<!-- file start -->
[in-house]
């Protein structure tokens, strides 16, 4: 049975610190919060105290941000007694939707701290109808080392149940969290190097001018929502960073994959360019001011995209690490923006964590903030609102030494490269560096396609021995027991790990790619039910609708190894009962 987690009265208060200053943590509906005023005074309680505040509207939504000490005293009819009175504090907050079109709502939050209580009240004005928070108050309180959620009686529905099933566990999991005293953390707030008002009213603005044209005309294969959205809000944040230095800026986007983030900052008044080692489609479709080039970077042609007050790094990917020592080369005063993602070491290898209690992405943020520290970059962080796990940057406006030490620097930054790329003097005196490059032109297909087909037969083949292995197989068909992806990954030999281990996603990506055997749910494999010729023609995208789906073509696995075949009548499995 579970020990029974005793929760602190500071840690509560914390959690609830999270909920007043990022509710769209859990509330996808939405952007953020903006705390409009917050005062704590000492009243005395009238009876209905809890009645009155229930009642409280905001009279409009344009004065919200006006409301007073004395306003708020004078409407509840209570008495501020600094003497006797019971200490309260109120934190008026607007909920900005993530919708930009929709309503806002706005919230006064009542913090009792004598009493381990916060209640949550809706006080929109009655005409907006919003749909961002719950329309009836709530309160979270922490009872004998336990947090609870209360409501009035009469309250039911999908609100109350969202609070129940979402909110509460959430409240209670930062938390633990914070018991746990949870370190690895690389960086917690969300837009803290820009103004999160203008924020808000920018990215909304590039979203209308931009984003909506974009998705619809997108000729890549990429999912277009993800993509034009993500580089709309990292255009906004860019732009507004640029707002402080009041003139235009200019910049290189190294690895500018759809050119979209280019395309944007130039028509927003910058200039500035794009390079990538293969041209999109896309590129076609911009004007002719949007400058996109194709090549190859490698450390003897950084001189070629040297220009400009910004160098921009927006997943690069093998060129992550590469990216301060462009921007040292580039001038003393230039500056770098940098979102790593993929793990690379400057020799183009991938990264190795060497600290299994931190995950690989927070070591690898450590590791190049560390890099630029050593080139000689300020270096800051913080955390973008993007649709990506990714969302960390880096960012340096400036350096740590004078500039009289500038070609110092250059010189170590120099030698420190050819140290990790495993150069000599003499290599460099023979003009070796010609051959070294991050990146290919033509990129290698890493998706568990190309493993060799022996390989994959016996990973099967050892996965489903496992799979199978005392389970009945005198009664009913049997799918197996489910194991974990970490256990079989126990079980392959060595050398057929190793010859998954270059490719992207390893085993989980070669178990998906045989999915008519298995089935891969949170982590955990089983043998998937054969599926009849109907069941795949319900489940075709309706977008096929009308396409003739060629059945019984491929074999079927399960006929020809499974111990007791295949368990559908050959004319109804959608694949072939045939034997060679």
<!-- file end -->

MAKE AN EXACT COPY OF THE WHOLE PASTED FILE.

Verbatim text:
[in-house]
């Protein structure tokens, strides 16, 4: 049975610190919060105290941000007694939707701290109808080392149940969290190097001018929502960073994959360019001011995209690490923006964590903030609102030494490269560096396609021995027991790990790619039910609708190894009962 987690009265208060200053943590509906005023005074309680505040509207939504000490005293009819009175504090907050079109709502939050209580009240004005928070108050309180959620009686529905099933566990999991005293953390707030008002009213603005044209005309294969959205809000944040230095800026986007983030900052008044080692489609479709080039970077042609007050790094990917020592080369005063993602070491290898209690992405943020520290970059962080796990940057406006030490620097930054790329003097005196490059032109297909087909037969083949292995197989068909992806990954030999281990996603990506055997749910494999010729023609995208789906073509696995075949009548499995 579970020990029974005793929760602190500071840690509560914390959690609830999270909920007043990022509710769209859990509330996808939405952007953020903006705390409009917050005062704590000492009243005395009238009876209905809890009645009155229930009642409280905001009279409009344009004065919200006006409301007073004395306003708020004078409407509840209570008495501020600094003497006797019971200490309260109120934190008026607007909920900005993530919708930009929709309503806002706005919230006064009542913090009792004598009493381990916060209640949550809706006080929109009655005409907006919003749909961002719950329309009836709530309160979270922490009872004998336990947090609870209360409501009035009469309250039911999908609100109350969202609070129940979402909110509460959430409240209670930062938390633990914070018991746990949870370190690895690389960086917690969300837009803290820009103004999160203008924020808000920018990215909304590039979203209308931009984003909506974009998705619809997108000729890549990429999912277009993800993509034009993500580089709309990292255009906004860019732009507004640029707002402080009041003139235009200019910049290189190294690895500018759809050119979209280019395309944007130039028509927003910058200039500035794009390079990538293969041209999109896309590129076609911009004007002719949007400058996109194709090549190859490698450390003897950084001189070629040297220009400009910004160098921009927006997943690069093998060129992550590469990216301060462009921007040292580039001038003393230039500056770098940098979102790593993929793990690379400057020799183009991938990264190795060497600290299994931190995950690989927070070591690898450590590791190049560390890099630029050593080139000689300020270096800051913080955390973008993007649709990506990714969302960390880096960012340096400036350096740590004078500039009289500038070609110092250059010189170590120099030698420190050819140290990790495993150069000599003499290599460099023979003009070796010609051959070294991050990146290919033509990129290698890493998706568990190309493993060799022996390989994959016996990973099967050892996965489903496992799979199978005392389970009945005198009664009913049997799918197996489910194991974990970490256990079989126990079980392959060595050398057929190793010859998954270059490719992207390893085993989980070669178990998906045989999915008519298995089935891969949170982590955990089983043998998937054969599926009849109907069941795949319900489940075709309706977008096929009308396409003739060629059945019984491929074999079927399960006929020809499974111990007791295949368990559908050959004319109804959608694949072939045939034997060679």